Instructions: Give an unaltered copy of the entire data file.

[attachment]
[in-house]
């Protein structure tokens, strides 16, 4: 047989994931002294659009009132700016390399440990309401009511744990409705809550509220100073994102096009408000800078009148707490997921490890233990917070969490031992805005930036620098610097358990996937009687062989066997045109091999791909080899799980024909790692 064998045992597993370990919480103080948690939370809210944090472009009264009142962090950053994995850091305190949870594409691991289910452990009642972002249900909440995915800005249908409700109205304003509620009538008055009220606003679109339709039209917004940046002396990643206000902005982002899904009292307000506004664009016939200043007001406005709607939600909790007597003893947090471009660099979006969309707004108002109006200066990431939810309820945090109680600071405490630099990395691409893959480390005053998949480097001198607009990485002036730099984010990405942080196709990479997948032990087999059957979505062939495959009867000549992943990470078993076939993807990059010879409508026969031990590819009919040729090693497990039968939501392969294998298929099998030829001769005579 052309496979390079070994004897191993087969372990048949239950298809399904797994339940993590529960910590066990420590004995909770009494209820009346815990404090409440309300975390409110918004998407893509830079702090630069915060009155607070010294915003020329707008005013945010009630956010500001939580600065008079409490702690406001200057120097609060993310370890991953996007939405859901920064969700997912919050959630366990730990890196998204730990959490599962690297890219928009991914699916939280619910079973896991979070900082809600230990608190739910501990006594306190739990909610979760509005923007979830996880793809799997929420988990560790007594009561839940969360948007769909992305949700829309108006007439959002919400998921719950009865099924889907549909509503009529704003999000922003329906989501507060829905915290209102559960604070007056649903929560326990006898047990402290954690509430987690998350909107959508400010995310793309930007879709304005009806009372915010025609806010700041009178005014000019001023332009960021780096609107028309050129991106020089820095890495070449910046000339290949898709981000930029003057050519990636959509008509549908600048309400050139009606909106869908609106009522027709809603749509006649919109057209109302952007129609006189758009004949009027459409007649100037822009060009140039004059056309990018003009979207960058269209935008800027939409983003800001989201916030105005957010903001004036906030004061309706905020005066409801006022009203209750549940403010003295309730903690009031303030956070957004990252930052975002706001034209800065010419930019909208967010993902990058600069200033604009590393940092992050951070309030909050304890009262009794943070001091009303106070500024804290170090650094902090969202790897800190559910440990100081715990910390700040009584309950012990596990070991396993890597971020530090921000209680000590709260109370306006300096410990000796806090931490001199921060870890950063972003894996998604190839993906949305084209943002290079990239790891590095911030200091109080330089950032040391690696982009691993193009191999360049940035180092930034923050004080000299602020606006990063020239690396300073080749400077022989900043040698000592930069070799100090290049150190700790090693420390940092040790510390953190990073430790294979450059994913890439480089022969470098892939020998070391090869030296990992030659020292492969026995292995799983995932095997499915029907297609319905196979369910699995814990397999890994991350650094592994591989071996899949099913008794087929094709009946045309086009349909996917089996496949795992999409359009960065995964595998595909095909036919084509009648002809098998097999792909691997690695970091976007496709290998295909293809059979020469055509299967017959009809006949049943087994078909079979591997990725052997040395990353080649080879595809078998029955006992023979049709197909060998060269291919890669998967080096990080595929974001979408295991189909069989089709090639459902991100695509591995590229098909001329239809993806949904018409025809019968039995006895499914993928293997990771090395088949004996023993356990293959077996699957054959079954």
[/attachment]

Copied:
[in-house]
């Protein structure tokens, strides 16, 4: 047989994931002294659009009132700016390399440990309401009511744990409705809550509220100073994102096009408000800078009148707490997921490890233990917070969490031992805005930036620098610097358990996937009687062989066997045109091999791909080899799980024909790692 064998045992597993370990919480103080948690939370809210944090472009009264009142962090950053994995850091305190949870594409691991289910452990009642972002249900909440995915800005249908409700109205304003509620009538008055009220606003679109339709039209917004940046002396990643206000902005982002899904009292307000506004664009016939200043007001406005709607939600909790007597003893947090471009660099979006969309707004108002109006200066990431939810309820945090109680600071405490630099990395691409893959480390005053998949480097001198607009990485002036730099984010990405942080196709990479997948032990087999059957979505062939495959009867000549992943990470078993076939993807990059010879409508026969031990590819009919040729090693497990039968939501392969294998298929099998030829001769005579 052309496979390079070994004897191993087969372990048949239950298809399904797994339940993590529960910590066990420590004995909770009494209820009346815990404090409440309300975390409110918004998407893509830079702090630069915060009155607070010294915003020329707008005013945010009630956010500001939580600065008079409490702690406001200057120097609060993310370890991953996007939405859901920064969700997912919050959630366990730990890196998204730990959490599962690297890219928009991914699916939280619910079973896991979070900082809600230990608190739910501990006594306190739990909610979760509005923007979830996880793809799997929420988990560790007594009561839940969360948007769909992305949700829309108006007439959002919400998921719950009865099924889907549909509503009529704003999000922003329906989501507060829905915290209102559960604070007056649903929560326990006898047990402290954690509430987690998350909107959508400010995310793309930007879709304005009806009372915010025609806010700041009178005014000019001023332009960021780096609107028309050129991106020089820095890495070449910046000339290949898709981000930029003057050519990636959509008509549908600048309400050139009606909106869908609106009522027709809603749509006649919109057209109302952007129609006189758009004949009027459409007649100037822009060009140039004059056309990018003009979207960058269209935008800027939409983003800001989201916030105005957010903001004036906030004061309706905020005066409801006022009203209750549940403010003295309730903690009031303030956070957004990252930052975002706001034209800065010419930019909208967010993902990058600069200033604009590393940092992050951070309030909050304890009262009794943070001091009303106070500024804290170090650094902090969202790897800190559910440990100081715990910390700040009584309950012990596990070991396993890597971020530090921000209680000590709260109370306006300096410990000796806090931490001199921060870890950063972003894996998604190839993906949305084209943002290079990239790891590095911030200091109080330089950032040391690696982009691993193009191999360049940035180092930034923050004080000299602020606006990063020239690396300073080749400077022989900043040698000592930069070799100090290049150190700790090693420390940092040790510390953190990073430790294979450059994913890439480089022969470098892939020998070391090869030296990992030659020292492969026995292995799983995932095997499915029907297609319905196979369910699995814990397999890994991350650094592994591989071996899949099913008794087929094709009946045309086009349909996917089996496949795992999409359009960065995964595998595909095909036919084509009648002809098998097999792909691997690695970091976007496709290998295909293809059979020469055509299967017959009809006949049943087994078909079979591997990725052997040395990353080649080879595809078998029955006992023979049709197909060998060269291919890669998967080096990080595929974001979408295991189909069989089709090639459902991100695509591995590229098909001329239809993806949904018409025809019968039995006895499914993928293997990771090395088949004996023993356990293959077996699957054959079954």